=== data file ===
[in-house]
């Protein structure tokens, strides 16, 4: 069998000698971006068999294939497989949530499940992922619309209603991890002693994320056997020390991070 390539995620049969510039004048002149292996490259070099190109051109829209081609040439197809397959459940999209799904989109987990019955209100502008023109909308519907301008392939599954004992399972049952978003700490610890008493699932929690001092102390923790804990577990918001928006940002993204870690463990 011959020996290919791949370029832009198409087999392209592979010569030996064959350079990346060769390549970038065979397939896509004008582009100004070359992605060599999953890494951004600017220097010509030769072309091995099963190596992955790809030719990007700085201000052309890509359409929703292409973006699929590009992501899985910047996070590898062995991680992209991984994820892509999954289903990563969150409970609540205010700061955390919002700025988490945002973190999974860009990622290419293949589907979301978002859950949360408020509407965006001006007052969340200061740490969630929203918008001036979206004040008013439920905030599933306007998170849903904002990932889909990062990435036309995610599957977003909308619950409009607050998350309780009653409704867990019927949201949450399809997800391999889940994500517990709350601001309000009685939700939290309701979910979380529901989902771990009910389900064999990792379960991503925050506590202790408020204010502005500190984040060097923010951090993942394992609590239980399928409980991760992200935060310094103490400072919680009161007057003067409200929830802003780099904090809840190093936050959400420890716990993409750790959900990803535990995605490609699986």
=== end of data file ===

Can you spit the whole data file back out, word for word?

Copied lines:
[in-house]
């Protein structure tokens, strides 16, 4: 069998000698971006068999294939497989949530499940992922619309209603991890002693994320056997020390991070 390539995620049969510039004048002149292996490259070099190109051109829209081609040439197809397959459940999209799904989109987990019955209100502008023109909308519907301008392939599954004992399972049952978003700490610890008493699932929690001092102390923790804990577990918001928006940002993204870690463990 011959020996290919791949370029832009198409087999392209592979010569030996064959350079990346060769390549970038065979397939896509004008582009100004070359992605060599999953890494951004600017220097010509030769072309091995099963190596992955790809030719990007700085201000052309890509359409929703292409973006699929590009992501899985910047996070590898062995991680992209991984994820892509999954289903990563969150409970609540205010700061955390919002700025988490945002973190999974860009990622290419293949589907979301978002859950949360408020509407965006001006007052969340200061740490969630929203918008001036979206004040008013439920905030599933306007998170849903904002990932889909990062990435036309995610599957977003909308619950409009607050998350309780009653409704867990019927949201949450399809997800391999889940994500517990709350601001309000009685939700939290309701979910979380529901989902771990009910389900064999990792379960991503925050506590202790408020204010502005500190984040060097923010951090993942394992609590239980399928409980991760992200935060310094103490400072919680009161007057003067409200929830802003780099904090809840190093936050959400420890716990993409750790959900990803535990995605490609699986």